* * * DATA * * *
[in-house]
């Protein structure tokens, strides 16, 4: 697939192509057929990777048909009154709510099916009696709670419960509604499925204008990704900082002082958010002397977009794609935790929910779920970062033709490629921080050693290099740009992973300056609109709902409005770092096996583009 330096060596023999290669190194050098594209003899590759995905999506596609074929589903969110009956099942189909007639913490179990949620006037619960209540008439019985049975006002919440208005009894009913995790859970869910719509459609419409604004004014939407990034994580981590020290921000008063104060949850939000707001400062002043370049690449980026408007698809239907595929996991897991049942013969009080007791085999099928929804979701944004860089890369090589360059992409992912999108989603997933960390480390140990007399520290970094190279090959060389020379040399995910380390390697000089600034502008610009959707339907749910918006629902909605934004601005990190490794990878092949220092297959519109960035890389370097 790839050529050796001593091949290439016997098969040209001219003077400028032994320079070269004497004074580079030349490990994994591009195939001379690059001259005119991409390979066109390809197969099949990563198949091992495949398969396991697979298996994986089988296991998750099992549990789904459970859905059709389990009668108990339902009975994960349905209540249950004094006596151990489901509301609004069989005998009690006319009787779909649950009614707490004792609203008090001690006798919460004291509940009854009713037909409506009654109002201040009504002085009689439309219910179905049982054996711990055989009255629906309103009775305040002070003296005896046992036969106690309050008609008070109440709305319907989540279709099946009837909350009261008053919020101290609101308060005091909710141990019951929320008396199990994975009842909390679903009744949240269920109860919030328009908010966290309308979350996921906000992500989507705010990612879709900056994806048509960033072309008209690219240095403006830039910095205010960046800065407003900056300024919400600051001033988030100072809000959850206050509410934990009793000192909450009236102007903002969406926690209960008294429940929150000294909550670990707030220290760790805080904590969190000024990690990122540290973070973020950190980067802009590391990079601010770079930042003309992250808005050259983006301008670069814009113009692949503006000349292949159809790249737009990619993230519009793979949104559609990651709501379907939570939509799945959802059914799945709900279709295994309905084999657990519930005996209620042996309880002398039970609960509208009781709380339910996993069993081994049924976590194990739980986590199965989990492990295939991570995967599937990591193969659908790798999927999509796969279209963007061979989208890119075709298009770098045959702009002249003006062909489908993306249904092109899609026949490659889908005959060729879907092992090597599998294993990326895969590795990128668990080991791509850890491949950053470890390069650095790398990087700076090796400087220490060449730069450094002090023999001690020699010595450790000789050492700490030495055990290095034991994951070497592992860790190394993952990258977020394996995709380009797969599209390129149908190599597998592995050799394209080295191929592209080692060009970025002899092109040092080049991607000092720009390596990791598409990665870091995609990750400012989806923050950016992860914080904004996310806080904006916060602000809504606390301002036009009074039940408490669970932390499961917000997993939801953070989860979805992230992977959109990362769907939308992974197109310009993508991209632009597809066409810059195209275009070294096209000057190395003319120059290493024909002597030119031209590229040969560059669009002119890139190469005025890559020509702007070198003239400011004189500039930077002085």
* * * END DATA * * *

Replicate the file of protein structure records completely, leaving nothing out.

[in-house]
């Protein structure tokens, strides 16, 4: 697939192509057929990777048909009154709510099916009696709670419960509604499925204008990704900082002082958010002397977009794609935790929910779920970062033709490629921080050693290099740009992973300056609109709902409005770092096996583009 330096060596023999290669190194050098594209003899590759995905999506596609074929589903969110009956099942189909007639913490179990949620006037619960209540008439019985049975006002919440208005009894009913995790859970869910719509459609419409604004004014939407990034994580981590020290921000008063104060949850939000707001400062002043370049690449980026408007698809239907595929996991897991049942013969009080007791085999099928929804979701944004860089890369090589360059992409992912999108989603997933960390480390140990007399520290970094190279090959060389020379040399995910380390390697000089600034502008610009959707339907749910918006629902909605934004601005990190490794990878092949220092297959519109960035890389370097 790839050529050796001593091949290439016997098969040209001219003077400028032994320079070269004497004074580079030349490990994994591009195939001379690059001259005119991409390979066109390809197969099949990563198949091992495949398969396991697979298996994986089988296991998750099992549990789904459970859905059709389990009668108990339902009975994960349905209540249950004094006596151990489901509301609004069989005998009690006319009787779909649950009614707490004792609203008090001690006798919460004291509940009854009713037909409506009654109002201040009504002085009689439309219910179905049982054996711990055989009255629906309103009775305040002070003296005896046992036969106690309050008609008070109440709305319907989540279709099946009837909350009261008053919020101290609101308060005091909710141990019951929320008396199990994975009842909390679903009744949240269920109860919030328009908010966290309308979350996921906000992500989507705010990612879709900056994806048509960033072309008209690219240095403006830039910095205010960046800065407003900056300024919400600051001033988030100072809000959850206050509410934990009793000192909450009236102007903002969406926690209960008294429940929150000294909550670990707030220290760790805080904590969190000024990690990122540290973070973020950190980067802009590391990079601010770079930042003309992250808005050259983006301008670069814009113009692949503006000349292949159809790249737009990619993230519009793979949104559609990651709501379907939570939509799945959802059914799945709900279709295994309905084999657990519930005996209620042996309880002398039970609960509208009781709380339910996993069993081994049924976590194990739980986590199965989990492990295939991570995967599937990591193969659908790798999927999509796969279209963007061979989208890119075709298009770098045959702009002249003006062909489908993306249904092109899609026949490659889908005959060729879907092992090597599998294993990326895969590795990128668990080991791509850890491949950053470890390069650095790398990087700076090796400087220490060449730069450094002090023999001690020699010595450790000789050492700490030495055990290095034991994951070497592992860790190394993952990258977020394996995709380009797969599209390129149908190599597998592995050799394209080295191929592209080692060009970025002899092109040092080049991607000092720009390596990791598409990665870091995609990750400012989806923050950016992860914080904004996310806080904006916060602000809504606390301002036009009074039940408490669970932390499961917000997993939801953070989860979805992230992977959109990362769907939308992974197109310009993508991209632009597809066409810059195209275009070294096209000057190395003319120059290493024909002597030119031209590229040969560059669009002119890139190469005025890559020509702007070198003239400011004189500039930077002085």